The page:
Last time we heard from the investment author and former hedge fund manager Lars Kroijer on how to respond to stock market volatility. In Part 2 of this series, Robin Powell asks him about his book, Investing Demystified, now in its second edition. For Lars, the most important question investors should ask themselves is whether they have an edge over the financial markets. The overwhelmingly likelihood, he argues, is that you don’t. It’s far better, he says, to avoid trying to beat the market — or paying someone to try to beat it for you — altogether.
In your book, you counsel against people trying to manage their own investment portfolio. Why do you feel so strongly about that?
There’s one certain way to lose a lot of money, and that is to trade a lot. You’re sure to lose, so don’t do it. I hear stories of people who day-trade futures on the markets; it’s a miracle to me that those people stay in business.
I look at general retail investors and see people trading on the basis of not very much information, and not very good information. They certainly don’t have an edge over the market. Not only that, it also takes a ton of time. They get up and devour all the financial websites, chat rooms and financial pages. Sometimes they haven’t read the annual report, and they certainly don’t have access too professional research. So not only are they at a huge financial disadvantage, with all the costs of trading, and the lack of information and robust analysis, but they also have a day job. To me it seems incredibly naïve that you can sit there in your boxer shorts on a Saturday morning and outperform the markets. There’s overwhelming academic evidence that you can’t.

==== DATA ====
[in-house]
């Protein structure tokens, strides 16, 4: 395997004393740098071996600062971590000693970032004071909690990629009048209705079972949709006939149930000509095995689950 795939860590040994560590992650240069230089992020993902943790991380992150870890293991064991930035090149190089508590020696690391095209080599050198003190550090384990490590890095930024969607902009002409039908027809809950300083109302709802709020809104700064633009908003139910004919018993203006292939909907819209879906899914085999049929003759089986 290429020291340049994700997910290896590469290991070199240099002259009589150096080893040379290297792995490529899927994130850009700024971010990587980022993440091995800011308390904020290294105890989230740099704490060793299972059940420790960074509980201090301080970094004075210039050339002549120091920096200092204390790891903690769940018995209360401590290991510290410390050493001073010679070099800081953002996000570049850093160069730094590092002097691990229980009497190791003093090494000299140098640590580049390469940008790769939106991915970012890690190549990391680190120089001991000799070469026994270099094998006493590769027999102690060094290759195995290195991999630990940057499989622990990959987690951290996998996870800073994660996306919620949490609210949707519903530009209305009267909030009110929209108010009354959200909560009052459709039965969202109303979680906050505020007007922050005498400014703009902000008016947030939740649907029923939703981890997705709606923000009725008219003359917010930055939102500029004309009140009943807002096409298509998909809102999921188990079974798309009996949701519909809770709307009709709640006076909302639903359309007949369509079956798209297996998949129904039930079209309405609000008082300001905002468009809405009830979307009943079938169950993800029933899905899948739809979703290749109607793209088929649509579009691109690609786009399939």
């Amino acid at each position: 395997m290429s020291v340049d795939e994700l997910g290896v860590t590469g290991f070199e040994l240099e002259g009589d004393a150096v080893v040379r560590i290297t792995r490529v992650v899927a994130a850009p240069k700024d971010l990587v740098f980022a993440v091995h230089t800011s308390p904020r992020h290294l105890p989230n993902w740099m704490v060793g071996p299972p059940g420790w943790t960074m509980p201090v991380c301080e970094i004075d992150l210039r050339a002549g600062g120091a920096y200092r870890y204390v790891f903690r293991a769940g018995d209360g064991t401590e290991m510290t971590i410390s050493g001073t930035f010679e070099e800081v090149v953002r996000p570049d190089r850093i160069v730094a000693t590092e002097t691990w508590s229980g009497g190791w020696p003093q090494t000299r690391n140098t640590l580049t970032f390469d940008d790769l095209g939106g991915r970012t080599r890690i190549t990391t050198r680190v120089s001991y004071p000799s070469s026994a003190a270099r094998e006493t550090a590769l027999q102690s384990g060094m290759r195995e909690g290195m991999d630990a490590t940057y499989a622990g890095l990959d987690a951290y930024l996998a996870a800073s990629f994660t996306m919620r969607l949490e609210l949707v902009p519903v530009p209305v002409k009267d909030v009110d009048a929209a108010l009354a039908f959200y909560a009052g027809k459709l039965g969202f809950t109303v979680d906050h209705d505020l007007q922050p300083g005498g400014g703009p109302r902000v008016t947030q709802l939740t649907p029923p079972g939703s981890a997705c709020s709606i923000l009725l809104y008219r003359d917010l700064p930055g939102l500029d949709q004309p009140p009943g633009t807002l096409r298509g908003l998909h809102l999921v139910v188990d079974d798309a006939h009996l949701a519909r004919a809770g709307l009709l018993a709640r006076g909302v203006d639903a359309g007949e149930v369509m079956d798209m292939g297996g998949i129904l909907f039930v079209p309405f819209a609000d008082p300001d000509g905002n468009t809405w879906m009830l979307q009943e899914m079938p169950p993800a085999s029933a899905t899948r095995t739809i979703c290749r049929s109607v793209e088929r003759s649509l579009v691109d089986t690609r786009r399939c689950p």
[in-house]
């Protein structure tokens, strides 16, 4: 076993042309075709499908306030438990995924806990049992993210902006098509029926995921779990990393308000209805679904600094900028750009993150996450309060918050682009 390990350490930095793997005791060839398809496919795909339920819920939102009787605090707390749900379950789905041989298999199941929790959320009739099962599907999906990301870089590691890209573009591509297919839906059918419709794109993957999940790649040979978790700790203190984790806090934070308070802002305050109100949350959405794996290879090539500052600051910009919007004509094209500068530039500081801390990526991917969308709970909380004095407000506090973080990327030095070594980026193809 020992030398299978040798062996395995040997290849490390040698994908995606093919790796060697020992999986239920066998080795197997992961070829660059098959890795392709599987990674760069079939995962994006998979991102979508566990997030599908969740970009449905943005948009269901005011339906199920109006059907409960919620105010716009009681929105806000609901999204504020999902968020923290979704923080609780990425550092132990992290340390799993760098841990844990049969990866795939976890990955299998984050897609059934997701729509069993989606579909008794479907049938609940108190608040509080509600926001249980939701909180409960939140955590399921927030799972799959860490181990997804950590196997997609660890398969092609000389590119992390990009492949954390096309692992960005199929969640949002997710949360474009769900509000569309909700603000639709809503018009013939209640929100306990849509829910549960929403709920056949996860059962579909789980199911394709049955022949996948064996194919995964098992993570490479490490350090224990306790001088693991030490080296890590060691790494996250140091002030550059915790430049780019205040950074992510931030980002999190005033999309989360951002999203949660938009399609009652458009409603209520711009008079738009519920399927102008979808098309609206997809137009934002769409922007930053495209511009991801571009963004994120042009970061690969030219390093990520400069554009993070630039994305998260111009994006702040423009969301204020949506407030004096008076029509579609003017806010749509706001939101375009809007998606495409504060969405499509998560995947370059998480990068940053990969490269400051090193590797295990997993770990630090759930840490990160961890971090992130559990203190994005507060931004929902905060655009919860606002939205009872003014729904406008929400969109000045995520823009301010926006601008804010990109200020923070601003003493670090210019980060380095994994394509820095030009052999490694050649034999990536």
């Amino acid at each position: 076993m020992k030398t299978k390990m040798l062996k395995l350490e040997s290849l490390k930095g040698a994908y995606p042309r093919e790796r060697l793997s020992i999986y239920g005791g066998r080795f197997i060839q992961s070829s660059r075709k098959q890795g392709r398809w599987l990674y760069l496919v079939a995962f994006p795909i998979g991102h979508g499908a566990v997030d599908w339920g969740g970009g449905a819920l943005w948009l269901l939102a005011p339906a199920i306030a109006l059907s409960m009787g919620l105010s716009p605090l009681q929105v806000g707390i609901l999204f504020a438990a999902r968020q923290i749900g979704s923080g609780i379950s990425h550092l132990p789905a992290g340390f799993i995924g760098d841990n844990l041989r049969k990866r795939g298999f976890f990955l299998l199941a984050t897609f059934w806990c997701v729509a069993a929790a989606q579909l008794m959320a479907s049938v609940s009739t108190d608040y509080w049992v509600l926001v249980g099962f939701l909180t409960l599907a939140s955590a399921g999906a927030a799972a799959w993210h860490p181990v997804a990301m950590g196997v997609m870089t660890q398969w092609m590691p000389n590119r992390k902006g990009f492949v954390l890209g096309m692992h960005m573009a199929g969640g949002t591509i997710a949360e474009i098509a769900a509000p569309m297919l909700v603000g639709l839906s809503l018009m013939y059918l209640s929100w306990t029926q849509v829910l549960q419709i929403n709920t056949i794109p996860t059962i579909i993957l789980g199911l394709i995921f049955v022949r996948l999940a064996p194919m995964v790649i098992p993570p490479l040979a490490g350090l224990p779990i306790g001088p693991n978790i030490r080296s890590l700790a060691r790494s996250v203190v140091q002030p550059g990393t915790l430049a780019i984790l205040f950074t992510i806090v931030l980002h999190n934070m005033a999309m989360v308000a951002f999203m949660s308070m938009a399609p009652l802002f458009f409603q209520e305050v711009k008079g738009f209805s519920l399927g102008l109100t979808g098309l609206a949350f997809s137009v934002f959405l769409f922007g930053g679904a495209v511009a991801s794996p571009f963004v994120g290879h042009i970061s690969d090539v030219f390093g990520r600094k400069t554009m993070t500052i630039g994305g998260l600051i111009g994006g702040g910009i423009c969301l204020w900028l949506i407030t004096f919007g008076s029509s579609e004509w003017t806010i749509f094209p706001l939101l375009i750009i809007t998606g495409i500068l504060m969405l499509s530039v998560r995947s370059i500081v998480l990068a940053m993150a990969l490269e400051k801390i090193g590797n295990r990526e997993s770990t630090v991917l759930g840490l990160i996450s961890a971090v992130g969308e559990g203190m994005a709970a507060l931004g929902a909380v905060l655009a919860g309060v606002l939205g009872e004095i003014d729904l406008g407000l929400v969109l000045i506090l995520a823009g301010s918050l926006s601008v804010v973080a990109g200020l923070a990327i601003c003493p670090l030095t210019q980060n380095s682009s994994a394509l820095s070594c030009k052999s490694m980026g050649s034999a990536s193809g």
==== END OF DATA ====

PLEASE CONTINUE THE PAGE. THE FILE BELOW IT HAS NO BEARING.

So that’s what you’re up against. You have to think that you can beat the market to play the game. You also have to think that it’s worth your time. This is something people fail to understand. Let’s say you have a portfolio of £100,000. On the one hand you can buy an index tracker, and let’s say, historically, the markets have gone up 4% a year above inflation. On the other hand you can say, I’m going to do better than the market. What you’re getting paid for your time is only what you outperform the markets by, after all your costs and expenses. You can get the market pretty much for free by going to Vanguard, iShares or any other index fund provider. You’ve got to price your time. A lot of people forget to do that. OK, some people see it as a hobby, or, I don’t know, they do it instead of going to a casino. I would just argue that most people would be far better off if they just stayed away.
I get emails daily from readers and people who’ve watched my YouTube videos, and a surprisingly large proportion of the comments are about the joy of not having to read the financial news every day. They don’t have to read every new article about Google because Google is now only 1% of their overall exposure. This is a huge side benefit to indexing that is often not appreciated enough.
OK, so you don’t recommend that people buy and sell stocks themselves. But what about using active fund managers — in other words, paying someone to try to beat the market for you?